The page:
Star Wars - Movie Review

Dec 13, 2015
a new hope review
In celebration of the release of the new 'Star Wars' movie this December 17, we look back the previous installments of the franchise leading up to 'The Force Awakens', the seventh installment of the saga. To read our coverage, click here.

There’s a mystery as to how come ‘Star Wars’, a film from the ‘70s sells more toys than the newly released ones. For a film that has been tried to recreate multiple times and fail, being watched by children up to now, what is it really that makes ‘Star Wars’ the classic film it is today. Was it the nostalgia factor it brings to every man-child in his 40s? Is it the charismatic characters in which costumes fill up yearly Halloween parties? The world George Lucas made himself that spawns hundreds of video games and tie-in novels? What did ‘Star Wars’ made to become the most celebrated movie of all time, that a simple line alteration, and CGI blockade in the special edition re-masters angers millions of fans worldwide? 
a new hope review
Each one of us has different stories on how ‘Star Wars’ became a special thing in our lives. Mine was stepping in our living room as a kid, my dad popped in something to our old VHS player. When that yellow logo appears on our small television screen, with the classic John Williams score playing, I knew I was in for something special.
a new hope review
I still vividly remember that shot where the empire ship is slowly entering the frame, and how intimidating its presence was due to its size. On a single shot, one can easily point out who is the villain and the hero: the rebellion is the small one and the empire is this humongous terror of a ship that will leave no mercy behind, like a shark predating a small fish in the ocean.
a new hope review
This scene follows droids C3-PO and R2-D2 who is inside the rebellion ship being attacked by the empire, having no absolute clue as to the events outside. It’s an interesting thing to see them learn new things about this war the same way we do as viewers. From Princess Leia inserting something to R2-D2 to the two droids leaving the ship through an escape pod. The brilliance behind is the two’s conversation, in which banters uncovers the missing pieces of the puzzle. With dialogue, the storytellers manages to open the doors of this universe making it even bigger, again thanks to C3PO and R2-D2, leading them to meet Luke Skywalker and eventually Obi-Wan.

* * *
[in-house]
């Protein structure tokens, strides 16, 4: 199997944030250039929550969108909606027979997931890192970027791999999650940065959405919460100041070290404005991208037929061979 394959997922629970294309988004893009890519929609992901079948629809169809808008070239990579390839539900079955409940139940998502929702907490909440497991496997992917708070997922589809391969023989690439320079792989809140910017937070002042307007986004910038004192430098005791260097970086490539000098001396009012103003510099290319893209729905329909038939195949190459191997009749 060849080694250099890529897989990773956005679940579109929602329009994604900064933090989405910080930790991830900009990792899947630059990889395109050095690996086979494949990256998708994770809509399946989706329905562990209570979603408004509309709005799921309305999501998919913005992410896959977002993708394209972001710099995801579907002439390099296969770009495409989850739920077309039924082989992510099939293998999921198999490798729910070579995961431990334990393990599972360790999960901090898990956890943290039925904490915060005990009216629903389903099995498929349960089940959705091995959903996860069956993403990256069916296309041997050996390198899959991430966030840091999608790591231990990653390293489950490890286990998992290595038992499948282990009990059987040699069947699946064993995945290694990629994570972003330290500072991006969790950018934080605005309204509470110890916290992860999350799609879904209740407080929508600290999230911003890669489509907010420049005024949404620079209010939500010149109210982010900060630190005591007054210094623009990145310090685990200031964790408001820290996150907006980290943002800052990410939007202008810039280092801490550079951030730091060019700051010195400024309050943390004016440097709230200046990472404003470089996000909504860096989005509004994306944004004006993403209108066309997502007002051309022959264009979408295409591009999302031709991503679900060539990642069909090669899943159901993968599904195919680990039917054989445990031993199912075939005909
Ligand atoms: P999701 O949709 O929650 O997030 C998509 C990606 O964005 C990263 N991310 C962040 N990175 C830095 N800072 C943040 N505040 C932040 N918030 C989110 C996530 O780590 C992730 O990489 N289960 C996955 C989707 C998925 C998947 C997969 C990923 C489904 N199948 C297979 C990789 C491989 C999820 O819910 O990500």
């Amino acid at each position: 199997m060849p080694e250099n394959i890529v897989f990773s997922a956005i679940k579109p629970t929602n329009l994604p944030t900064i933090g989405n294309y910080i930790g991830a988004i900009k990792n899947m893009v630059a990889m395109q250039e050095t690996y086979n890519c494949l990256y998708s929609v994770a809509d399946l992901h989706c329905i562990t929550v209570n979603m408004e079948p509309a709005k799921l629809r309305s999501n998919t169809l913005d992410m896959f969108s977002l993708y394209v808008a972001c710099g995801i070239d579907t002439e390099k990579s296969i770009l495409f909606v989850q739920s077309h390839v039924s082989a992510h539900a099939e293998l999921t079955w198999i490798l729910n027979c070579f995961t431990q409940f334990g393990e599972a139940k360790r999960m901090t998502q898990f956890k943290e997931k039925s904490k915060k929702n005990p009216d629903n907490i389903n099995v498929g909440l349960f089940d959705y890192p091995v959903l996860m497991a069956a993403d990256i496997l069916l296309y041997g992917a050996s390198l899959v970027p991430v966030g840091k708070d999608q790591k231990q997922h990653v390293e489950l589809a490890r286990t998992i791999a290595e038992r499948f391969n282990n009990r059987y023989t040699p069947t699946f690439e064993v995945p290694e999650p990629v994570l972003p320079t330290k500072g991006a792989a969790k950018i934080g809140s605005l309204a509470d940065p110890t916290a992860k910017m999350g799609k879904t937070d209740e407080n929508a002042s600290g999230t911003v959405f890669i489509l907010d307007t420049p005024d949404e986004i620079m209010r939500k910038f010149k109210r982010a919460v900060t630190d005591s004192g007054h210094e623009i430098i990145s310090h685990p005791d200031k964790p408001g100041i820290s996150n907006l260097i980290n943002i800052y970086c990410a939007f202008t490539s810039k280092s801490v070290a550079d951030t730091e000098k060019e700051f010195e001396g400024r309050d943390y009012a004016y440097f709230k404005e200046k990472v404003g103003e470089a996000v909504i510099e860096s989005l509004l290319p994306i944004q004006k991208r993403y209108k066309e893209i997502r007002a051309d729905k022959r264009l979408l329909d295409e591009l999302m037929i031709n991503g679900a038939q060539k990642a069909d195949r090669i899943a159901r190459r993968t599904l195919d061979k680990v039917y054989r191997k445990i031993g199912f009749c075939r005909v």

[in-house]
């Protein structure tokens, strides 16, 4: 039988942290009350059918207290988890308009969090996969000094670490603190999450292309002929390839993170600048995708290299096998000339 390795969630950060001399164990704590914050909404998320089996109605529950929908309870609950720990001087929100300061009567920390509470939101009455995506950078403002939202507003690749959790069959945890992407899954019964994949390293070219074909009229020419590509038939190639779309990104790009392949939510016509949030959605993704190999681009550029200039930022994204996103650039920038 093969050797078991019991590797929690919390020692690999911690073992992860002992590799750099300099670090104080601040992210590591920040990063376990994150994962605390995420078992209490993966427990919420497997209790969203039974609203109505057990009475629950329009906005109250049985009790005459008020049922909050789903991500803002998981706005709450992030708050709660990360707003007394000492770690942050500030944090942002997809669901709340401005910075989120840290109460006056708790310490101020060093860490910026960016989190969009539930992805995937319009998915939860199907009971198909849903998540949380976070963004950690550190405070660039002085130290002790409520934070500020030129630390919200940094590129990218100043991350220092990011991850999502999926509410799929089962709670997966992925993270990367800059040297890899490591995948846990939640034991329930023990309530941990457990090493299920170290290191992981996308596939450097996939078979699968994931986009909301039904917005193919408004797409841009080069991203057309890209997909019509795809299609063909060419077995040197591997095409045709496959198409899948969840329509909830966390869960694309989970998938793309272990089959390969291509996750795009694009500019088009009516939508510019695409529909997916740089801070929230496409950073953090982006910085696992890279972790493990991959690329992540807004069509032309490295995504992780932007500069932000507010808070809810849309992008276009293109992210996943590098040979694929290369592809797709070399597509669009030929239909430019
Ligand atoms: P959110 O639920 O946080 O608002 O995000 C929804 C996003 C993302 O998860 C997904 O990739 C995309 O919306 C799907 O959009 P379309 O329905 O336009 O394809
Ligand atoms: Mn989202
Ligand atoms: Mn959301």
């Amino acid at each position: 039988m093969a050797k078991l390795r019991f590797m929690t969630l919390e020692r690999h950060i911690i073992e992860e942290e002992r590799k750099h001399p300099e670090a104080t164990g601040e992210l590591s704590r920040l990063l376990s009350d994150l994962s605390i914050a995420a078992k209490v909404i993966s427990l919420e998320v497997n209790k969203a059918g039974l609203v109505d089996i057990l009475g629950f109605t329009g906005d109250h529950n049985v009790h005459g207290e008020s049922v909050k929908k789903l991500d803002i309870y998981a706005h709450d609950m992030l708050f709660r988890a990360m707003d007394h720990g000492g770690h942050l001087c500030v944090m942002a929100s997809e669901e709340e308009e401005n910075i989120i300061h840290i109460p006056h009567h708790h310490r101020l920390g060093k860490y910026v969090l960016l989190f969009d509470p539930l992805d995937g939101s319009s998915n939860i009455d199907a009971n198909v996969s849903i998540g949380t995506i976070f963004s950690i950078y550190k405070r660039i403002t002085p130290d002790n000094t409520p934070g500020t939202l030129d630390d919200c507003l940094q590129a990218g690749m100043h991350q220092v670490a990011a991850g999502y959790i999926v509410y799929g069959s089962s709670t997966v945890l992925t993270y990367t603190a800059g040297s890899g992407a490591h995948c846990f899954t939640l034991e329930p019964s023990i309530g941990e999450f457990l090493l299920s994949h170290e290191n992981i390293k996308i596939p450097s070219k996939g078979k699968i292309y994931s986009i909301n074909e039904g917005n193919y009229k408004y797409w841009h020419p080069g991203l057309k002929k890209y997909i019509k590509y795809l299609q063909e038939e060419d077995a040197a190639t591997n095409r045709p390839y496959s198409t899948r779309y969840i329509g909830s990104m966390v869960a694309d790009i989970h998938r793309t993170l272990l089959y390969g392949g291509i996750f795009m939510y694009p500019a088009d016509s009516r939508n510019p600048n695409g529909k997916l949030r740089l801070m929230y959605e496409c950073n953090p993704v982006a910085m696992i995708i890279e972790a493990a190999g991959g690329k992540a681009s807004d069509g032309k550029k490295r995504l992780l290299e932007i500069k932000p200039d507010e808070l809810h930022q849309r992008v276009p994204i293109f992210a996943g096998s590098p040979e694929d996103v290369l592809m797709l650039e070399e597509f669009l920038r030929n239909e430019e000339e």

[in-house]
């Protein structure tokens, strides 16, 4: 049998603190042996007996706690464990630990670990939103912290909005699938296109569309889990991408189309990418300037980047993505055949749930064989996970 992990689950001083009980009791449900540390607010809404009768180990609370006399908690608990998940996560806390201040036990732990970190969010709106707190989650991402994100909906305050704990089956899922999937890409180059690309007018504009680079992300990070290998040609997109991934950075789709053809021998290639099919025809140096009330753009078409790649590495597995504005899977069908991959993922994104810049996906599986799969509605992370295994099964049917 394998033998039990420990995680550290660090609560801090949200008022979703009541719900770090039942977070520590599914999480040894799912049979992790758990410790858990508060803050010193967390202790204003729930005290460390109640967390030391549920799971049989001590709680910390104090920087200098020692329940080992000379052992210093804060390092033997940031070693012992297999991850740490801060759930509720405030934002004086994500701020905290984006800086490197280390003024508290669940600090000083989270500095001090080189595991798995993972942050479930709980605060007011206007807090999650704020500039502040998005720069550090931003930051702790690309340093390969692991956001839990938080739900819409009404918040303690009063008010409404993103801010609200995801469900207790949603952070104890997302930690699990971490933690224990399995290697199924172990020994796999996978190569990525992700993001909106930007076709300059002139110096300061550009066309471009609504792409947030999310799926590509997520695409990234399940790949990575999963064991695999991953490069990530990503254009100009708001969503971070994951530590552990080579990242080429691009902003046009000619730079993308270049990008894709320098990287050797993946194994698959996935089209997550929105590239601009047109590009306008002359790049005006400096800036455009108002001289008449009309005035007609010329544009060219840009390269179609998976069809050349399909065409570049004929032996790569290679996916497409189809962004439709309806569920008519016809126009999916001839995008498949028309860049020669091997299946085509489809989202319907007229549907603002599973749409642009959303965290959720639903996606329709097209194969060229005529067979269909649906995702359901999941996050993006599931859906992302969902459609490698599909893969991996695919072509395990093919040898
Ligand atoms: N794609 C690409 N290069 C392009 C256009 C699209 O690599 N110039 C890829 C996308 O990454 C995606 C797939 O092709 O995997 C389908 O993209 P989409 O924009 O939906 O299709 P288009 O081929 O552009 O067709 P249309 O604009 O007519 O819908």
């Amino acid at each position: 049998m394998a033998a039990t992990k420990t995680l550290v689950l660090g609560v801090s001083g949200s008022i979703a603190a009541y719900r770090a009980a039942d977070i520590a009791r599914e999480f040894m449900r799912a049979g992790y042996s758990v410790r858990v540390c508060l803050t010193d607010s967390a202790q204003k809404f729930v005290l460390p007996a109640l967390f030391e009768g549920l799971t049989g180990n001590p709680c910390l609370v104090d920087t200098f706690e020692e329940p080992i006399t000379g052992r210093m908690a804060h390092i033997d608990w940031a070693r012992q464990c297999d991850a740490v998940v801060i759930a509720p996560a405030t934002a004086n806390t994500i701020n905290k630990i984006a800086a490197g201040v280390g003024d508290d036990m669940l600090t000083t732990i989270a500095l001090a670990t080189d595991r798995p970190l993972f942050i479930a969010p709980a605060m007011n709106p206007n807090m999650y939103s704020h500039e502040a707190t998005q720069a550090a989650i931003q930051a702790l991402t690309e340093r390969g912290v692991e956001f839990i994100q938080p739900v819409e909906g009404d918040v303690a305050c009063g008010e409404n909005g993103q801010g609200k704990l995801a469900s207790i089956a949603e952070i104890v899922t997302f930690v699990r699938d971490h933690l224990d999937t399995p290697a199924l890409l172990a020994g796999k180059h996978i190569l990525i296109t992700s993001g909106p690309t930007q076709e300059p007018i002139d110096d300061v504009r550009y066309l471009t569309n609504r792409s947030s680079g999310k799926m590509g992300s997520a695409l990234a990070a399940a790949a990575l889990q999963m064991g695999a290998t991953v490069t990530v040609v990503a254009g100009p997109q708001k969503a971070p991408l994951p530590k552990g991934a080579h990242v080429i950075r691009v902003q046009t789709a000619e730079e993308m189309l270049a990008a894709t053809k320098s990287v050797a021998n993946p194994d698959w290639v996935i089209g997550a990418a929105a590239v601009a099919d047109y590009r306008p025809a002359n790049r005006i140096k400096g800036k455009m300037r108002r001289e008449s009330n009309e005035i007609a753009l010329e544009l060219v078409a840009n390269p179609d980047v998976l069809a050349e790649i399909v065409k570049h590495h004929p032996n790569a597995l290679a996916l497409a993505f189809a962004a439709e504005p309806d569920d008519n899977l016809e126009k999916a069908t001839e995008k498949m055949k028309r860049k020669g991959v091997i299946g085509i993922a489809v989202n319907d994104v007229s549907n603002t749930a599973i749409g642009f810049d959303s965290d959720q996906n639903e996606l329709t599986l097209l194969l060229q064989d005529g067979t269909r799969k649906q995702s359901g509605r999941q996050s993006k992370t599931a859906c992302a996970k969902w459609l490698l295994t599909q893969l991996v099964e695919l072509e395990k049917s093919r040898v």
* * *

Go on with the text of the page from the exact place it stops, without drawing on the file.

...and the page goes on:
a new hope review
Luke Skywalker, for someone who started as being whiny and complaining a lot for not studying as he wants to, has some of the greatest story arcs on film. But on this film alone, George Lucas gave him a character transformation that doesn’t feel too rushed nor forced. A brief scene in the movie has him looking back to see his Aunt Beru and Uncle Owen one last time to fully grasp the anger he will have on the empire. It’s nice why Obi-Wan initially didn’t want him to return to his home because of the incident since hate and anger will attract the dark side. He knew what Luke is capable of, and of who he might become, as shown by offering his life during a lightsaber fight with Darth Vader. This temptation and desperation to stop the empire and the fact that his was allegedly father killed by Vader was a nice nod to this continuing transformation in the later films. Another mystery as to how Lucas screwed up the backstory of Anakin in the prequels. Sigh.
a new hope review
The fact that we know not much of who Darth Vader really was here aside from being Obi-Wan’s former apprentice was the best decision made by the filmmakers. The mystery surrounds him results to a more menacing appeal to the audience. The classic villain approach was given for this character, but he was not really about his clear intentions on stopping a thing to oppose him instantly and a real force not to be reckon with. He’s more to that. As an audience are unsure as to what it is, and that’s the beauty of it.
a new hope review
Han Solo will always be one of my all-time favorite characters on-film. Despite the occasional brashing and rebellious attitude, his charisma and charm is undeniably present, even when it doesn’t need to be there—which Harrison Ford manages to sell. Ford effortlessly portrayed the character to an extent where he became the character off-screen. His introduction in the Mos Eisley Cantina alone proved that there’s no other actor who can do the same as he did as Han. 
a new hope review
Simplicity is the main ingredient as to why ‘Star Wars’ was so good, which makes it even more accessible and watchable to the younger audience. To answer the question as to why this film is a big thing in pop-culture, one of the many answers to that was said by Obi-Wan early on in this movie when he described the “force”. There is no scientific and literal answer to the question, but what can be agreed collectively is that it surrounds us, penetrates us, and binds us as one. 
a new hope review
The timelessness of ‘Star Wars’ cannot and should not be ignored. Its big influence on contemporary cinema alone proved its game-changing aspect. Thousand attempts are made to re-create its success, but failed. Not because it already has a name, but it has become it. 

The geek rates it 10/10!

NEXT: The Empire Strikes Back
a new hope review

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